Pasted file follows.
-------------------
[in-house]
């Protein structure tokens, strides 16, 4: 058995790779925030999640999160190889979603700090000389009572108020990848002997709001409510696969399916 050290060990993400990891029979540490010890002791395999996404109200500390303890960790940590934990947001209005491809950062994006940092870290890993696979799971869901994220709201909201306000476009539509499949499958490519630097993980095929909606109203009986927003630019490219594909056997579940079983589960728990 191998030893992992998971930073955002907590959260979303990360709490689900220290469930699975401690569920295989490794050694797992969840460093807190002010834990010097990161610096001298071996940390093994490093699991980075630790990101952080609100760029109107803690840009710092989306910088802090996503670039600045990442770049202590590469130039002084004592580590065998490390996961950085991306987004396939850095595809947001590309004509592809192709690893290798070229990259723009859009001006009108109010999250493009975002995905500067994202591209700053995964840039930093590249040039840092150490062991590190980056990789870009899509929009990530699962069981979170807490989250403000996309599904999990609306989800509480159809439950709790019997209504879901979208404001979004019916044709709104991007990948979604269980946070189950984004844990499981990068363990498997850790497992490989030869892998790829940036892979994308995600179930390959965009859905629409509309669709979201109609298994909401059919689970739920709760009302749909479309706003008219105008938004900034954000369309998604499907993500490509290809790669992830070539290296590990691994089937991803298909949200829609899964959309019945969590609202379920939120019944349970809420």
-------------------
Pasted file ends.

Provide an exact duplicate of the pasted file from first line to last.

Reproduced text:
[in-house]
């Protein structure tokens, strides 16, 4: 058995790779925030999640999160190889979603700090000389009572108020990848002997709001409510696969399916 050290060990993400990891029979540490010890002791395999996404109200500390303890960790940590934990947001209005491809950062994006940092870290890993696979799971869901994220709201909201306000476009539509499949499958490519630097993980095929909606109203009986927003630019490219594909056997579940079983589960728990 191998030893992992998971930073955002907590959260979303990360709490689900220290469930699975401690569920295989490794050694797992969840460093807190002010834990010097990161610096001298071996940390093994490093699991980075630790990101952080609100760029109107803690840009710092989306910088802090996503670039600045990442770049202590590469130039002084004592580590065998490390996961950085991306987004396939850095595809947001590309004509592809192709690893290798070229990259723009859009001006009108109010999250493009975002995905500067994202591209700053995964840039930093590249040039840092150490062991590190980056990789870009899509929009990530699962069981979170807490989250403000996309599904999990609306989800509480159809439950709790019997209504879901979208404001979004019916044709709104991007990948979604269980946070189950984004844990499981990068363990498997850790497992490989030869892998790829940036892979994308995600179930390959965009859905629409509309669709979201109609298994909401059919689970739920709760009302749909479309706003008219105008938004900034954000369309998604499907993500490509290809790669992830070539290296590990691994089937991803298909949200829609899964959309019945969590609202379920939120019944349970809420």